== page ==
Millions of people around the world suffer from food allergies. Allergic reactions range from minor symptoms to potentially life-threatening reactions. Food allergies develop when the body's immune system produces an abnormal response to specific foods. Since there is no cure, those with food allergies must be vigilant by ensuring that they stay away from allergens and treat the allergy as soon as it occurs. Here are a few easy-to-understand tips to help you cope with your food allergy.
Understand what the food label means
Everyone with a food allergy is always keen about reading food labels. You always try to read through the ingredients section of each product, especially the processed products, before you can throw it in the shopping trolley. That is commendable, but it's not enough. There is a chance of misunderstanding food labels that read "may contain" and "manufactured in a facility that also processes". If you are prone to food allergic reactions, you should avoid buying food products with such unclear labels. If you are unsure about the ingredients indicated on the food product, do not use it. Another category of products to avoid are those without ingredient labels such as cakes and cookies.
Cross-contact happens when an allergen is directly or indirectly introduced to non-allergic food. The risk of cross-contact is the reason behind "processed in the same facility as" and "may contain" warning labels. Cross-contact can also occur in your kitchen when you fail to take proper precautions in separating safe foods from allergens. There are several ways in which you can avoid cross-contact in your kitchen, including:
Clear out the allergen by purging your pantry, freezer, and refrigerator of all the food that you do not eat.
Keep your cooking apparatus clean, including the oven, stovetop, cookware, and cooking utensils with soap and water.
Separate working areas when preparing food. If you are sharing your kitchen with family members or roommates, you might want to set aside for yourself a separate food preparation area and different cookware as well. This will ensure that your food does not come into contact with allergens.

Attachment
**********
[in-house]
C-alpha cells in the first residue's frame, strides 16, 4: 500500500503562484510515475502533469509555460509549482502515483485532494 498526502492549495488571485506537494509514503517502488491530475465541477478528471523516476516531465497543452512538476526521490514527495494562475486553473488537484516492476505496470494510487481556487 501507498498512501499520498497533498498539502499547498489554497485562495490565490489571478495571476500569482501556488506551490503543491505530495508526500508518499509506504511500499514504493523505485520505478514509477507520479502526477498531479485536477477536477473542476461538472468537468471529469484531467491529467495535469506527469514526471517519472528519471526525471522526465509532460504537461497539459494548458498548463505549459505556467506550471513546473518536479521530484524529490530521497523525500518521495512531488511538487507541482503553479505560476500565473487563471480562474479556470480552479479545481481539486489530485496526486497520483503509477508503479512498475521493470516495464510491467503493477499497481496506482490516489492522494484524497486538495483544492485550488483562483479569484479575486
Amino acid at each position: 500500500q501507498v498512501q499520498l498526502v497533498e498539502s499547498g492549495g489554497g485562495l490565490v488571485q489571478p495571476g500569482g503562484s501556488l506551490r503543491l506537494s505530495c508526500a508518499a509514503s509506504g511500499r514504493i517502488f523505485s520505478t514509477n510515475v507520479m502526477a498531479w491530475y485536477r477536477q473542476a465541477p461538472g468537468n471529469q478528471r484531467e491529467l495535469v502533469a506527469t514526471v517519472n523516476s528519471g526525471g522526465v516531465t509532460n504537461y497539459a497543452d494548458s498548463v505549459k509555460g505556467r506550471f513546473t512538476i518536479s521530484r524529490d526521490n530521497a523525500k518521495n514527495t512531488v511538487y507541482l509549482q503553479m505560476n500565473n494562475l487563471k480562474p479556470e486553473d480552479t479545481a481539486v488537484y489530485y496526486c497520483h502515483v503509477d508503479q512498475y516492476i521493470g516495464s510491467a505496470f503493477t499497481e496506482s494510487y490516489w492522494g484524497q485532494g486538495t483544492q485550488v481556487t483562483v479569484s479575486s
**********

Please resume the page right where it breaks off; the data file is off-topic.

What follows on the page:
Thoroughly wash your hands with soap and plenty of water after handling allergic food, like when preparing food for your family.
Know your allergic symptoms
It is crucial for you to learn how to identify signs and symptoms of allergic reactions of your food allergy. Which foods cause your allergy? How do the symptoms manifest? And, how long after eating the food do the symptoms appear? For instance, there are 5 symptoms you might have a leaky gut.These symptoms include:
Chronic bloating, constipation or diarrhea
Autoimmune diseases such as lupus and rheumatoid arthritis
Joint pain or arthritis
Memory loss, brain fog, headaches
Poor immune system
Put in place an emergency action plan
It is recommended that you inform your family members, classmates, workmates, playmates, caregiver, and everyone you interact with about your food allergy. Let them know the steps they should take should you experience an allergic reaction in their presence. You may get a written management plan from your doctor that you can share with others. You can also find an allergy emergency action plan online.
Always carry your injectable epinephrine pen
If you are suffering from severe allergic reactions, your doctor is likely to prescribe an injectable epinephrine pen. When injected, epinephrine can counter low blood pressure, impaired breathing, and throat swelling in a matter of minutes. Make sure that you know how to use the pen – your doctor can help you with this. It is also essential that the people you come into contact with know how to use an injectable pen so that they can get you quick recovery in the event of an allergic reaction. It is advisable to carry two auto-injectors in case one malfunctions. Routinely check its expiration date.
By Paisley Hansen
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